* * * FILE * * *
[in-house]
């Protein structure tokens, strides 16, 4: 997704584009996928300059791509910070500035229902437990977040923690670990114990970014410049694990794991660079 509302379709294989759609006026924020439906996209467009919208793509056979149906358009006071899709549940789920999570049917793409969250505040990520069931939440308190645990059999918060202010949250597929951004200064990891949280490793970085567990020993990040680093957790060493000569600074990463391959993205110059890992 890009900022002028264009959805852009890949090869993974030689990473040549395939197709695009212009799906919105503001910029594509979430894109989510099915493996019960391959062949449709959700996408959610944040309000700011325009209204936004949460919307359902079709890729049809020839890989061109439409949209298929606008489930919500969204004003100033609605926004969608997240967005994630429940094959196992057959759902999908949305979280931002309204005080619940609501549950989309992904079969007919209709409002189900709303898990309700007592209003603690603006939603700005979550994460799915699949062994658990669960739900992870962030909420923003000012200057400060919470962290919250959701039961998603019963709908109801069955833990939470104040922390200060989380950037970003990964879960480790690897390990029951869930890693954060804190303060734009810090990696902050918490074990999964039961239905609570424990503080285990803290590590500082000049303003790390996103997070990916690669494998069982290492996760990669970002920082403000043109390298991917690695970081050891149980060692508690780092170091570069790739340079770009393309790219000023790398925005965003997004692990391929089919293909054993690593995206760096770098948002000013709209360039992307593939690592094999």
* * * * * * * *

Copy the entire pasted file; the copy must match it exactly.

[in-house]
């Protein structure tokens, strides 16, 4: 997704584009996928300059791509910070500035229902437990977040923690670990114990970014410049694990794991660079 509302379709294989759609006026924020439906996209467009919208793509056979149906358009006071899709549940789920999570049917793409969250505040990520069931939440308190645990059999918060202010949250597929951004200064990891949280490793970085567990020993990040680093957790060493000569600074990463391959993205110059890992 890009900022002028264009959805852009890949090869993974030689990473040549395939197709695009212009799906919105503001910029594509979430894109989510099915493996019960391959062949449709959700996408959610944040309000700011325009209204936004949460919307359902079709890729049809020839890989061109439409949209298929606008489930919500969204004003100033609605926004969608997240967005994630429940094959196992057959759902999908949305979280931002309204005080619940609501549950989309992904079969007919209709409002189900709303898990309700007592209003603690603006939603700005979550994460799915699949062994658990669960739900992870962030909420923003000012200057400060919470962290919250959701039961998603019963709908109801069955833990939470104040922390200060989380950037970003990964879960480790690897390990029951869930890693954060804190303060734009810090990696902050918490074990999964039961239905609570424990503080285990803290590590500082000049303003790390996103997070990916690669494998069982290492996760990669970002920082403000043109390298991917690695970081050891149980060692508690780092170091570069790739340079770009393309790219000023790398925005965003997004692990391929089919293909054993690593995206760096770098948002000013709209360039992307593939690592094999």